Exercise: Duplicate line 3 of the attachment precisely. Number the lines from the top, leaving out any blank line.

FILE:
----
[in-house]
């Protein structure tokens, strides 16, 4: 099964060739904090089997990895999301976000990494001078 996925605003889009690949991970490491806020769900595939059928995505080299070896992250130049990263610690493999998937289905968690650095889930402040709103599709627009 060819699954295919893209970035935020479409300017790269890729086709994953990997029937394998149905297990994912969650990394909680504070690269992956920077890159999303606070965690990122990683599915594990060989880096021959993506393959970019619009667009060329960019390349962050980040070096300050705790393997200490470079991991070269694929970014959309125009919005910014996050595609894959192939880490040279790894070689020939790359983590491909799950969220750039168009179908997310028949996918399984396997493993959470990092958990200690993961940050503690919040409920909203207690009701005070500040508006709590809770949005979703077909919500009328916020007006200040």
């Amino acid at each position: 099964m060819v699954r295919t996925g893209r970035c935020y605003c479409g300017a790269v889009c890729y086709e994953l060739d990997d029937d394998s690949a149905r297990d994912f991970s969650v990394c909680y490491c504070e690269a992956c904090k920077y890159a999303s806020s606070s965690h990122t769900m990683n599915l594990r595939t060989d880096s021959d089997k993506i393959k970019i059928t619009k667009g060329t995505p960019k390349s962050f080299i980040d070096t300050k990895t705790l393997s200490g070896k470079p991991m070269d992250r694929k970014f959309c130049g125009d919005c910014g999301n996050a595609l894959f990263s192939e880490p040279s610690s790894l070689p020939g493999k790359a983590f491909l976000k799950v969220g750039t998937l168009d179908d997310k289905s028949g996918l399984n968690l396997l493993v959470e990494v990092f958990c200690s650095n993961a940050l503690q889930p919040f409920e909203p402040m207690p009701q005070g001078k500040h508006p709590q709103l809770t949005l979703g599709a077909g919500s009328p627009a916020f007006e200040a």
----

């Amino acid at each position: 099964m060819v699954r295919t996925g893209r970035c935020y605003c479409g300017a790269v889009c890729y086709e994953l060739d990997d029937d394998s690949a149905r297990d994912f991970s969650v990394c909680y490491c504070e690269a992956c904090k920077y890159a999303s806020s606070s965690h990122t769900m990683n599915l594990r595939t060989d880096s021959d089997k993506i393959k970019i059928t619009k667009g060329t995505p960019k390349s962050f080299i980040d070096t300050k990895t705790l393997s200490g070896k470079p991991m070269d992250r694929k970014f959309c130049g125009d919005c910014g999301n996050a595609l894959f990263s192939e880490p040279s610690s790894l070689p020939g493999k790359a983590f491909l976000k799950v969220g750039t998937l168009d179908d997310k289905s028949g996918l399984n968690l396997l493993v959470e990494v990092f958990c200690s650095n993961a940050l503690q889930p919040f409920e909203p402040m207690p009701q005070g001078k500040h508006p709590q709103l809770t949005l979703g599709a077909g919500s009328p627009a916020f007006e200040a």